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Tuesday 13th November 2012 | 00:01
Charities Aid Foundation press release
Donations to charity fell by 20% in real terms during 2011/12. The public gave £1.7bn less to charity than the previous year, according to the longest-running and most authoritative annual study of giving across the United Kingdom.
The number of people giving to charity has declined and the amounts they gave also fell, according to a major new report, compiled by the Charities Aid Foundation (CAF) and the National Council for Voluntary Organisations (NCVO).
Today (Tuesday November 13) CAF and NCVO launch a campaign to Back Britain's Charities, aimed at ensuring that the vital work of charities is not damaged by this worrying fall in giving.
The report, based on a survey of more than 3,000 people by the Office for National Statistics, found the total amount given to charities by people across the UK fell from £11bn to £9.3bn during 2011/12 - a cash fall of £1.7bn, and the largest in the survey's eight year history. Adjusted for inflation, this fall in donations represents £2.3bn.
The average (median) amount people gave each month fell from £11 to £10 last year and was down from an average of £12 a month in 2009/10.
Key findings include:
* Total donations fell by 15% in cash terms and 20% in real terms (i.e. adjusted for inflation) between 2010/11 and 2011/12.
* Estimated total donations to charity were £9.3bn, down £1.7bn on 2010/11 in cash terms and £2.3bn in real terms (i.e. adjusted for inflation).
* The proportion of people donating to charitable causes in a typical month fell from 58% to 55% in the past year.
* The average (median) amount given per donor in a typical month fell from £11 in 2010/11 to £10 in 2011/2012
* 28.4 million people gave to charity, more than half of all UK adults.
* Medical research, hospitals and hospices, and children and young people are the most popular causes among donors, but religious causes received the largest average donations.
* Women continue to be more likely to give to charity than men, with 58% of women giving to charity in a typical month compared with 52% of men.
* Cash is the most common form of giving (over 50%) in 2011/2012. Direct debit accounts for 31% of the total amount donated, an increase of 6% from 2010/2011.
John Low, Chief Executive of the Charities Aid Foundation, said: "The drop in giving shown by our survey is deeply worrying for those charities which rely on donations to provide vital frontline services. Combined with public spending cuts this represents a potentially severe blow for many charities.
"We hope the fall in giving shown in our survey is a temporary decline and not the start of a damaging trend. If donations continue to fall, many charities will face profound difficulties carrying on their work and the people and communities they serve will suffer.
"Britain remains one of the world's most generous nations. But cash is tight for everyone and people are finding it harder and harder to find money to give to charity. It is vital that Government, businesses and the public Back Britain's Charities so they survive and carry on their work in these tough times."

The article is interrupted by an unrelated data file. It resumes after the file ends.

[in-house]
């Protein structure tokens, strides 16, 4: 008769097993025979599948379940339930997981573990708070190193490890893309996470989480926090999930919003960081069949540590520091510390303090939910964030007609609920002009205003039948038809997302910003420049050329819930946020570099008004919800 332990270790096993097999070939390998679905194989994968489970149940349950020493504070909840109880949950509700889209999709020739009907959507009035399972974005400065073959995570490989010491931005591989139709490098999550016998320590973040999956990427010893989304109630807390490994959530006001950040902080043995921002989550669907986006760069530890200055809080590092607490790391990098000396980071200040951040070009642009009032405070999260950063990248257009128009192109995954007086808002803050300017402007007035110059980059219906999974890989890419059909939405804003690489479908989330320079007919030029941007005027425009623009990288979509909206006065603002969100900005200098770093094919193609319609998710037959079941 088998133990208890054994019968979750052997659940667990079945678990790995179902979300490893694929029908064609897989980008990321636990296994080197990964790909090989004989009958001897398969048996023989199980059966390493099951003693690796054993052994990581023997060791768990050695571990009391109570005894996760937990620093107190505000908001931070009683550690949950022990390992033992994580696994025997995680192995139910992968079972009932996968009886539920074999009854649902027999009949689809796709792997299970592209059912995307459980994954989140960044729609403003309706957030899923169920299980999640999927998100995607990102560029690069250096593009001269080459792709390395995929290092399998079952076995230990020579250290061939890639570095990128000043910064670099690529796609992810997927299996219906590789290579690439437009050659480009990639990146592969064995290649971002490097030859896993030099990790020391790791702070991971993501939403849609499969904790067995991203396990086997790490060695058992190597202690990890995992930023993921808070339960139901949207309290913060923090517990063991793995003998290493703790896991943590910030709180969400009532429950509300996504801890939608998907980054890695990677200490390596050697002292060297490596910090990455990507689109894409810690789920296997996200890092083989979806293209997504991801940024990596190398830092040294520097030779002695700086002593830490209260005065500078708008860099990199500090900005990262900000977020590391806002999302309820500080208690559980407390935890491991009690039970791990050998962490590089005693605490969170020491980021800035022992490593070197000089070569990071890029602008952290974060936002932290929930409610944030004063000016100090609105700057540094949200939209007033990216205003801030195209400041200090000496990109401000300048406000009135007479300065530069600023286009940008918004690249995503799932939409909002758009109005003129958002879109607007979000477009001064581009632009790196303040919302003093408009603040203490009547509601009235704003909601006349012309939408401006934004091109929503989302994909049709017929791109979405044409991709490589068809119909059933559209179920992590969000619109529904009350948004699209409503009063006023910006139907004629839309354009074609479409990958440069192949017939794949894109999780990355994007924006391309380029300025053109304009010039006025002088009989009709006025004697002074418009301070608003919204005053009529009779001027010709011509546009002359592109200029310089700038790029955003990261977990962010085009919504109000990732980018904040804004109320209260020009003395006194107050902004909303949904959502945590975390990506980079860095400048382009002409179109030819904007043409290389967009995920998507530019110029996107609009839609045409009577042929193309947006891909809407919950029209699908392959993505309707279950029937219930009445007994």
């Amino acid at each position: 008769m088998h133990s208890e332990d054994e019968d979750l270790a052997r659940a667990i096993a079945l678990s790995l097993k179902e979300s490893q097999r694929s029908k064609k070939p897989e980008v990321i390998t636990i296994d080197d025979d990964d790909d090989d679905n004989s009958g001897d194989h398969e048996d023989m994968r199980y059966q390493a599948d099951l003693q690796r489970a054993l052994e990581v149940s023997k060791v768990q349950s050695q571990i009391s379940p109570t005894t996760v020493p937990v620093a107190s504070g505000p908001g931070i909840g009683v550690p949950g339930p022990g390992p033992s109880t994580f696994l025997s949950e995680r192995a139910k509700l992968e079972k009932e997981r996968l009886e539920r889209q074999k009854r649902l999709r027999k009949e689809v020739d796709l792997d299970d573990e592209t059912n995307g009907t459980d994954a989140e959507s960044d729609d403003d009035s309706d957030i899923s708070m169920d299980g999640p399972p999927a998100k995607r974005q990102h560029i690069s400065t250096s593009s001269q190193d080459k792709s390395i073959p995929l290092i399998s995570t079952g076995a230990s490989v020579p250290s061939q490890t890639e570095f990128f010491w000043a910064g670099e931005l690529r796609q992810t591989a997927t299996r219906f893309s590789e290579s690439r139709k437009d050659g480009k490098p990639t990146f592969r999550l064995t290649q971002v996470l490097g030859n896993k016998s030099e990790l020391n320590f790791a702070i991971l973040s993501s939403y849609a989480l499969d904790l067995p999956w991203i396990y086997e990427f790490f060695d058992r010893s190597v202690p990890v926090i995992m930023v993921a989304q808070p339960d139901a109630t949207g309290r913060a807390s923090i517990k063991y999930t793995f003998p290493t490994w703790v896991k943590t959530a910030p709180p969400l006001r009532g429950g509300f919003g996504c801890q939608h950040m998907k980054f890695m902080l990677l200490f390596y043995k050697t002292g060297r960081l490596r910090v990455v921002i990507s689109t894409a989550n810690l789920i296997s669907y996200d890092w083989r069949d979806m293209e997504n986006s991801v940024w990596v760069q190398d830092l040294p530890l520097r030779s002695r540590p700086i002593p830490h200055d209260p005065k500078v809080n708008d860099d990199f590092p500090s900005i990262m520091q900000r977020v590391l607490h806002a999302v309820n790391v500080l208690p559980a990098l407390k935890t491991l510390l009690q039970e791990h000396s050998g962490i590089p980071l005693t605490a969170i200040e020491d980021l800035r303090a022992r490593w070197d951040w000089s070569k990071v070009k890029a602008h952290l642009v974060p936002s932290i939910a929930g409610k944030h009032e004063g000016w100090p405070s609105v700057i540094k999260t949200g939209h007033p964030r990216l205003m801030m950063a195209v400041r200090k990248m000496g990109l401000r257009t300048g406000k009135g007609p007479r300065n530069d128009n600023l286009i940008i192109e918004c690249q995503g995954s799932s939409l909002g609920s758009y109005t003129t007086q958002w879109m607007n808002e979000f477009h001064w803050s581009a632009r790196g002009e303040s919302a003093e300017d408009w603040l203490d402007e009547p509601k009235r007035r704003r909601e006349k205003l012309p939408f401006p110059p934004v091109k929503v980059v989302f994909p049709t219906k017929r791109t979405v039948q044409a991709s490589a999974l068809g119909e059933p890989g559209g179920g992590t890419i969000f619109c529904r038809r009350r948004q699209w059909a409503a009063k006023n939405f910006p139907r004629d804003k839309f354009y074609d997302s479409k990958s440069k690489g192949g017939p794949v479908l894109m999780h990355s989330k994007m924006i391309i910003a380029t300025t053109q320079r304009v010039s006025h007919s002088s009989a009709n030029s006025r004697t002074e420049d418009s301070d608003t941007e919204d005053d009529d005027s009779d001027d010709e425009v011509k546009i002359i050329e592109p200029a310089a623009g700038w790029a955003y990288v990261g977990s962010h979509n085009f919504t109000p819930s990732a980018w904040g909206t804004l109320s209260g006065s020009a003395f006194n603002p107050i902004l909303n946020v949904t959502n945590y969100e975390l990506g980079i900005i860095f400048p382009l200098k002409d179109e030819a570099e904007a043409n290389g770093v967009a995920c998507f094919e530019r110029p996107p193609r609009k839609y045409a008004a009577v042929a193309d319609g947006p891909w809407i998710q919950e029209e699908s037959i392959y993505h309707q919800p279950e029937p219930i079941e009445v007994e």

Sir Stuart Etherington, Chief Executive of the National Council for Voluntary Organisations, said: "I am very worried that fewer people are giving to charity. Charities are already being squeezed by greater needs, cuts in funding and rising costs.
"I know people want to help when they can and I know that they can make a difference. If I could ask one thing, I'd ask people to commit to regular donations through direct debit, and give using Gift Aid, so charities can plan properly. We cannot afford to lose the services charities provide."
Charities provide a range of vital services across the country, supporting many of the most vulnerable people and making a real difference to people's lives. The report says that these remain difficult times for many charities, particularly small and medium sized organisations who we suspect may be disproportionately affected by reductions in giving.
Many charities are not in the fortunate position of holding reserves. Faced with falling donations and public spending cutbacks, those that do are having to dip into them to keep meeting the needs of their beneficiaries. The report says that some are having to close front-line services, some are having to make redundancies and some face closure. It argues that the drop in donations is a concern for everyone in our society, not just charities.
CAF and NCVO are calling for:
* People to support charities through regular giving, regardless of how much time or money they can give.
* The Government to modernise and promote Gift Aid and payroll giving so donations go further.
* The Government to ensure that public bodies do not cut funding for charities disproportionately when making spending reductions.
* Business to support charities either through donations, or through practical means.
* Charities to work together with the Government to modernise and improve fundraising and enhance their impact, so that every pound given goes further towards helping beneficiaries.
Peter Lewis, Chief Executive of the Institute of Fundraising commented "This report shows how important it is for charities to fundraise effectively to support their vital causes. Campaigns like this are important to help raise awareness, and hopefully more money, for causes across the UK."